Shelly and I have been on the road for 17 days. For those that aren’t familiar with the story, here’s the incredibly short version:
We quit our high school teaching jobs, got rid of most of our possessions, and are now traveling around the country in a travel trailer with our three kids and niece. The goal: Seek out new running adventures, teach others about barefoot and minimalist shoe running, and generally have fun! We are, in essence, rejecting the fundamental idea of the so-called “American Dream.”
Anyway, the entire process has been a lot like my early days as a barefoot runner. It is incredibly liberating, but the new-found freedom feels weird. There’s a definite adjustment period. So much time was spent in shoes, the feeling of the air on bare skin felt almost… naughty. It was as if I was breaking one of the fundamental laws of our society. That feeling was reinforced by the reaction of others.
Some were supportive and motivated to ditch their shoes themselves, but most people seem to be a bit skeptical.
I got the distinct feeling the skepticism was fueled by the cognitive dissonance created when others secretly desired to lose their shoes, but had spent A LOT of time convincing themselves they needed shoes. Other skepticism was fueled by good ole’ fashioned rule-following. After all, society tells us we have to wear shoes. Supposedly.
The entire barefoot experience is hauntingly similar to the experience of our new adventure. Just like society tells us we need to wear shoes, society also tells us we need to settle down, work hard at an uninspiring job until we’re past our physical prime, and achieve happiness and self-worth by purchasing material goods like houses, cars, and espresso machines. White picket fences. Minivans. The American Dream.
Just like the feeling of air on the naked foot, the feeling of freedom of both time and location is weird because it is such a deviation from the “norm.” This struck me earlier this morning. We have tremendous freedom to move where we want, when we want. Our daily schedule is composed of whatever we feel like doing on that particular day. It feels… naughty. It feels like we’re breaking THE fundamental law of our society.
The parallels between the experience of barefoot running and our new nomadic running-based lifestyle are striking. That’s not surprising as both are unorthodox endeavors that seem strange to most. I can’t help but think barefoot running was the gateway drug that led to us seeking out other unorthodox ideas.
There are other similarities, like the need to adapt and exercise patience. When beginning barefoot running, the body isn’t used to the new stresses. Bones, tendons, ligaments, and muscles need time to strengthen after years of dormancy. When living in an RV, it takes time for the family to develop a new routine. New schedules need to be developed, dancing around each other in a limited physical space requires a new skill set, and you acclimate to the frequent subtle rocking when others move around.
Barefoot running and freedom from foot coffins gave our running an element of excitement and joy. So far, our new lifestyle has provided the same sense of excitement and joy. There are negatives, but a cost/benefit analysis definitely indicates a net “win.”
For those of you that have made a jump to barefoot and minimalist shoe running, I would highly recommend playing around the idea of simplifying elements of your life. You don’t have to give away all your possessions, quit your job, and move into a travel trailer. You can start by committing to small baby steps. Here are a few exercises that may be worthwhile:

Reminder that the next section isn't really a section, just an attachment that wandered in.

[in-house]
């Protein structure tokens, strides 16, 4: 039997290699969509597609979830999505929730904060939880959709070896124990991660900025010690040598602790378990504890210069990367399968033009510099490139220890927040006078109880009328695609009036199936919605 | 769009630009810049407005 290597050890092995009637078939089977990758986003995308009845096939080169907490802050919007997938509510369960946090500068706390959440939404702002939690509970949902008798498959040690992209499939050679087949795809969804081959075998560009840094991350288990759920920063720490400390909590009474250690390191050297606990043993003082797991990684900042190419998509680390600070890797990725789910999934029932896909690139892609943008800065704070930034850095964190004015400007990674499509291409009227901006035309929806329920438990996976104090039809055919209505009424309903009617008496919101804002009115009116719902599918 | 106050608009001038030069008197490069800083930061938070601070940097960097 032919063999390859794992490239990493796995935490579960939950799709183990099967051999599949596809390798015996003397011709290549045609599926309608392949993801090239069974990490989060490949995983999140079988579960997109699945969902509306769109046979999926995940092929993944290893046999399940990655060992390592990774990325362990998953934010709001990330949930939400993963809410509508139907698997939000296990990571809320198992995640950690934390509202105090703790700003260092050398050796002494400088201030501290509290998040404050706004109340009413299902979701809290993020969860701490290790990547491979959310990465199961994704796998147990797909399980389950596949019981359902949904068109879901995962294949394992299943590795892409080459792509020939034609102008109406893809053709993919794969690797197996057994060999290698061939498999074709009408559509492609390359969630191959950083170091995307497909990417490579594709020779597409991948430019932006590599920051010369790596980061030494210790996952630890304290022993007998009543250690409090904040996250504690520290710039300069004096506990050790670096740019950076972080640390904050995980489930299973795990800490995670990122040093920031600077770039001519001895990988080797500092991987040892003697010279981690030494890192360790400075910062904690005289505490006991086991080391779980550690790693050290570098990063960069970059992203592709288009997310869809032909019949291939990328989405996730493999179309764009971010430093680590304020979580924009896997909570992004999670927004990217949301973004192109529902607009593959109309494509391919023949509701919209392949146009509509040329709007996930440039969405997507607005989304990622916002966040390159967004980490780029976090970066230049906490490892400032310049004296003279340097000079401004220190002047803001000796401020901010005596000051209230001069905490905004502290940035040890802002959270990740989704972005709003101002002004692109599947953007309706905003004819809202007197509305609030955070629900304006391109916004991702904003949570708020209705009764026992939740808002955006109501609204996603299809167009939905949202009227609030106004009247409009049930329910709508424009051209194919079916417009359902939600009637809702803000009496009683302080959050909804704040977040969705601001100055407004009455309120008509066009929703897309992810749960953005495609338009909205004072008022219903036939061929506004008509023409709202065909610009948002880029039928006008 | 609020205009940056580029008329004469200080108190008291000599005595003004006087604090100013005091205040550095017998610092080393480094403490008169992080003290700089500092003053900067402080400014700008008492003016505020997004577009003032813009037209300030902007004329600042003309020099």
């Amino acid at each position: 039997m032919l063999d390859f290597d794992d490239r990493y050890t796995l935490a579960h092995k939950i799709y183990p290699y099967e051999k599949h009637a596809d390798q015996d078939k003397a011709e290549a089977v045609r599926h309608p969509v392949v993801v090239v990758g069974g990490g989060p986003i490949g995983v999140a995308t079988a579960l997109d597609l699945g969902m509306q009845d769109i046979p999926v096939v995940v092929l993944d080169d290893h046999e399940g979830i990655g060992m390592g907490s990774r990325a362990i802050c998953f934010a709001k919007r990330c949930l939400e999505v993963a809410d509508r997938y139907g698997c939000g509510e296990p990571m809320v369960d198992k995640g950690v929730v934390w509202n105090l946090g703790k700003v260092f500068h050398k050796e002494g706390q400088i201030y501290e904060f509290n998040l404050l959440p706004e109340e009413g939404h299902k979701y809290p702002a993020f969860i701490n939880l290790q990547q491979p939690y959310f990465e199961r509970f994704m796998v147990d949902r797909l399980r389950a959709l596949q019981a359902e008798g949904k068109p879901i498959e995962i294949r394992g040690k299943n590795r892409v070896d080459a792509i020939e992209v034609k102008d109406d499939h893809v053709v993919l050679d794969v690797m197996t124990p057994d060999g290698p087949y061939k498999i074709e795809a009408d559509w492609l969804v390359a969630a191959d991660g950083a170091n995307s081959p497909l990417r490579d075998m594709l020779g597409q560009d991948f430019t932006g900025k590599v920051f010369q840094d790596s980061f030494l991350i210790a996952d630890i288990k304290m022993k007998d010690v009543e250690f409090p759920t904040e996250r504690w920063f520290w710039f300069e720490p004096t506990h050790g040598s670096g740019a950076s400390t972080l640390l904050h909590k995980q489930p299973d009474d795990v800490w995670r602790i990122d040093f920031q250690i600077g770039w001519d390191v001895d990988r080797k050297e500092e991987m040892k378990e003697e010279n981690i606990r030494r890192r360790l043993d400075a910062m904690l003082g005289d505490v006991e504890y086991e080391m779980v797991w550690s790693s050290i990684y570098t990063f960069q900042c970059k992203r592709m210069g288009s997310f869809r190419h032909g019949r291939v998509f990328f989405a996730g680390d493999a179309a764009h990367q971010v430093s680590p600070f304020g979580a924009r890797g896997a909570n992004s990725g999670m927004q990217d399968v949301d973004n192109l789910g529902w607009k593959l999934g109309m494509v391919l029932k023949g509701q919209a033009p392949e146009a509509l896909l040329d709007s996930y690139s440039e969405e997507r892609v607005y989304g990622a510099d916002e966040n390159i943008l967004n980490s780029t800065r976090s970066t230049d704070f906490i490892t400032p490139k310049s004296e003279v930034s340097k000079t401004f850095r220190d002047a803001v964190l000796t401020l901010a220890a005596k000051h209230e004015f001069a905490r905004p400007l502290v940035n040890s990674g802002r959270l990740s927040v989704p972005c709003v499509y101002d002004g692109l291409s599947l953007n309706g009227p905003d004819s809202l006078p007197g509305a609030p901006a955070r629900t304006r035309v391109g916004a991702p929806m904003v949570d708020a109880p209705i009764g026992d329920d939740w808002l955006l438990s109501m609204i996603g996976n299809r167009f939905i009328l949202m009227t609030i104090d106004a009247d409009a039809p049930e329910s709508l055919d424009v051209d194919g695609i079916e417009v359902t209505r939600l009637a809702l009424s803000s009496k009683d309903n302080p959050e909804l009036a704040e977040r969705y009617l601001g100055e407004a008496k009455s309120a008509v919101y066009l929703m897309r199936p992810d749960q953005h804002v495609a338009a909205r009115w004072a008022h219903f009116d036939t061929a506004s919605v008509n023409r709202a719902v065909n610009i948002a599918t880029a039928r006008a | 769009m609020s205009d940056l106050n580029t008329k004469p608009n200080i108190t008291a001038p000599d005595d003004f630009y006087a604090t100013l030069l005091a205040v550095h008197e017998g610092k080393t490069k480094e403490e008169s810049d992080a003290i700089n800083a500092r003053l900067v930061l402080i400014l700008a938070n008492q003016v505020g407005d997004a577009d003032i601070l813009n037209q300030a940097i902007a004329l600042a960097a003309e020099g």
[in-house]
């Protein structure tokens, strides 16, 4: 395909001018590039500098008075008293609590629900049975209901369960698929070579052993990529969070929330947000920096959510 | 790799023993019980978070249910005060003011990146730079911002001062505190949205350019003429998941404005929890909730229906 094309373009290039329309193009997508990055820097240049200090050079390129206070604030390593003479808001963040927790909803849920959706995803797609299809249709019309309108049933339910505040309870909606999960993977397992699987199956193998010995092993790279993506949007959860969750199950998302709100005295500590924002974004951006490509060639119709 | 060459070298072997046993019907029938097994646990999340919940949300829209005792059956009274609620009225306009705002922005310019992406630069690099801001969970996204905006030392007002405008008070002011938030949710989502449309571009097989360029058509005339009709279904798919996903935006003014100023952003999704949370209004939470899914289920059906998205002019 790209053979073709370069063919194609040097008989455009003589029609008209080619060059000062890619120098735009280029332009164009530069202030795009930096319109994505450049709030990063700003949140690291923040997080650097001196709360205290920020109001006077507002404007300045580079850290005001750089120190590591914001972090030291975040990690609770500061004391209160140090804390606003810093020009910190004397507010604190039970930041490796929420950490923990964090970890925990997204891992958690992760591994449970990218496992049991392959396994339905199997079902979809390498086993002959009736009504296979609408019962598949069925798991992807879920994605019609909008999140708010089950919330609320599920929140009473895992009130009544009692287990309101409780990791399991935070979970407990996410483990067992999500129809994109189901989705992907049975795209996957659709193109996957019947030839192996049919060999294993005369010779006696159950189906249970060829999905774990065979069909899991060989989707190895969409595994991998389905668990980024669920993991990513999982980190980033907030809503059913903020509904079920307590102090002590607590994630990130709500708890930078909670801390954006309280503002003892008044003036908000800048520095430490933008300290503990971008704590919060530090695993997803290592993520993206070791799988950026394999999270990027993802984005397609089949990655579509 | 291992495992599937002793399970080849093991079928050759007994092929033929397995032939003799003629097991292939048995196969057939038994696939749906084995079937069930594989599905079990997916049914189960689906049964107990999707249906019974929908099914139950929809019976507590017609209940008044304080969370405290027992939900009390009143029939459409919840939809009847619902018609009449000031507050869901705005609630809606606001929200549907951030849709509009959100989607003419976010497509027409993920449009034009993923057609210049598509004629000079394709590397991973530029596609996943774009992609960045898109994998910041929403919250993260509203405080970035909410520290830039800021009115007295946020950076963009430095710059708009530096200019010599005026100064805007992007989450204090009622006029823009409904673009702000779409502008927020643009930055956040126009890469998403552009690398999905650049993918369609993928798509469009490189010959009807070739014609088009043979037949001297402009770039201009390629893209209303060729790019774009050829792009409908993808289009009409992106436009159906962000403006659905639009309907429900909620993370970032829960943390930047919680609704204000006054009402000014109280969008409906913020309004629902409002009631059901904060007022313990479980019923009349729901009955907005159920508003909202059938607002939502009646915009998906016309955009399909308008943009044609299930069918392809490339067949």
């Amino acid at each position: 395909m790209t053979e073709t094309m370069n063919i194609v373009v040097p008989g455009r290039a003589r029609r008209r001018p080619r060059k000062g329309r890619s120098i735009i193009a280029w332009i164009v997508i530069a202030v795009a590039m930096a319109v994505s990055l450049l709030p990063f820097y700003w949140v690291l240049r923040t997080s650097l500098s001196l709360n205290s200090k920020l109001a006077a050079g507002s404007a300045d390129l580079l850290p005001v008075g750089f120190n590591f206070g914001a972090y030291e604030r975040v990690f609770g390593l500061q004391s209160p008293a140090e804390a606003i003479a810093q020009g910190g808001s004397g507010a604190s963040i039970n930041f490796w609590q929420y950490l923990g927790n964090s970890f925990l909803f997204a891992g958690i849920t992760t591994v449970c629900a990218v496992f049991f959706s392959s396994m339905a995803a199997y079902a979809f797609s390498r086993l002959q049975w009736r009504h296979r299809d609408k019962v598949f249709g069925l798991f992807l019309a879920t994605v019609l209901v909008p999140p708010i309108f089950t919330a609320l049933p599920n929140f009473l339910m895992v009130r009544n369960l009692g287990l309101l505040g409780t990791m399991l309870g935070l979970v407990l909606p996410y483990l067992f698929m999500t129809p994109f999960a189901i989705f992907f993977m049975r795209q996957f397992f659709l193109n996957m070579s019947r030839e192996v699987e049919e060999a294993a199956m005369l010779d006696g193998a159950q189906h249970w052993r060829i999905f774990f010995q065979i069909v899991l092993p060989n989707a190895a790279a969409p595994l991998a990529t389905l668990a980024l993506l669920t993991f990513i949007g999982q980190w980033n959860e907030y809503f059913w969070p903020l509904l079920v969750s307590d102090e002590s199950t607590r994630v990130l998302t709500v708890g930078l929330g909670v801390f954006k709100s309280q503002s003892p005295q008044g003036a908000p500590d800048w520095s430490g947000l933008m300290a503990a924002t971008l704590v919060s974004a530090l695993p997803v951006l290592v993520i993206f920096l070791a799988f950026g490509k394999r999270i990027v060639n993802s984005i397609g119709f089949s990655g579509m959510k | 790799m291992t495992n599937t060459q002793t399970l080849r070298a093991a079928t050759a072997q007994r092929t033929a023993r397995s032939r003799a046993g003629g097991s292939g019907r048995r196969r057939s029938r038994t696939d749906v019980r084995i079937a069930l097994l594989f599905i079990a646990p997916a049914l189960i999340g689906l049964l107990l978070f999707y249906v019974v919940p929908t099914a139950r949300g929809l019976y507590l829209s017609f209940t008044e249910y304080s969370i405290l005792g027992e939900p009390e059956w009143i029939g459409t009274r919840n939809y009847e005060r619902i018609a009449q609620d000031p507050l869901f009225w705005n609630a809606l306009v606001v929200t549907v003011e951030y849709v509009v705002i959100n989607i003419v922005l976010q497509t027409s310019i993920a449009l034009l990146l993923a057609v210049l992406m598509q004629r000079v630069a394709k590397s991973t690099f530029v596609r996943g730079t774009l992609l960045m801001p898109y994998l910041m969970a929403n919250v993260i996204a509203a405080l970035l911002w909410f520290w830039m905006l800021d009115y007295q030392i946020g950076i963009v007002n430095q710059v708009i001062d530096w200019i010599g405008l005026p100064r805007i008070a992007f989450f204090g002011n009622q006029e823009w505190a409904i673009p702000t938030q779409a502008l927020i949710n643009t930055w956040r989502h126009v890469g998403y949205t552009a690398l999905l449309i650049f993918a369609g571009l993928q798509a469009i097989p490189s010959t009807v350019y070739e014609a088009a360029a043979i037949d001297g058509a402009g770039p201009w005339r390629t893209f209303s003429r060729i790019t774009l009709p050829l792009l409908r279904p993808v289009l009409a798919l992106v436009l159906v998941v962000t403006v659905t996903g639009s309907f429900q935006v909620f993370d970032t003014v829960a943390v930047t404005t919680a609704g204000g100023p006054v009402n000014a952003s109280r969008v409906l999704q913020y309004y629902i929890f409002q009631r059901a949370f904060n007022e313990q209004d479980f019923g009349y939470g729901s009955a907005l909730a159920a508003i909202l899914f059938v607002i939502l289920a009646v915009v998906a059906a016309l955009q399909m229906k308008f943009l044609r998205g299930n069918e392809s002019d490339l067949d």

- Get rid of extra unused clothing. Go to your closet. Turn all hangers around so they’re facing the opposite direction (hook on the backside of the rail.) When you wear an article of clothing and wash it, return it to the rail normally. At the end of one month, you’ll know which clothes you’ve worn and which clothes you haven’t by the hanger position. Donate half of the clothes that were untouched.
- Do the “35 items” challenge. Each day for one week, select five items around your house that you do not use. Place them in a pile somewhere in your house. At the end of the week, donate the pile to a local charity.
- Do a week-long “zero growth” activity. If you buy anything during the week, you must get rid of something of approximately the same size and/or value. The goal is to stop accumulating new crap.
- Go on a “TV holiday” for one week. Disconnect all televisions in your house and store them in a safe place for one week. This is usually a tough one; we convince ourselves we HAVE to watch our favorite shows, keep up with the news, or whatever else we tell ourselves to maintain our dependence. The goal is to force your family to find other activities to pass the time. It really is MUCH easier than most people expect.
If you’ve tried barefoot running, you know the freedom is absolutely amazing. The same concept applies to life in general. I don’t know of anyone that experimented with the simplification route and regretted the decision. Even if the endeavor is limited to the above activities, you’ll find a greater appreciation for your current lifestyle.
For those of you with kids, this is an excellent method to curb the “entitlement” trap many children fall into. Kids come to expect all the conveniences and distractions of our modern society without fully appreciating the work that accompanies such a lifestyle. These activities are great empathy-building exercises.
Would these activities benefit you and your family? There’s a simple way to gauge this. The more repulsive the ideas seem, the more benefit you and your family will likely get.
Give it a shot! Let me know how it works out.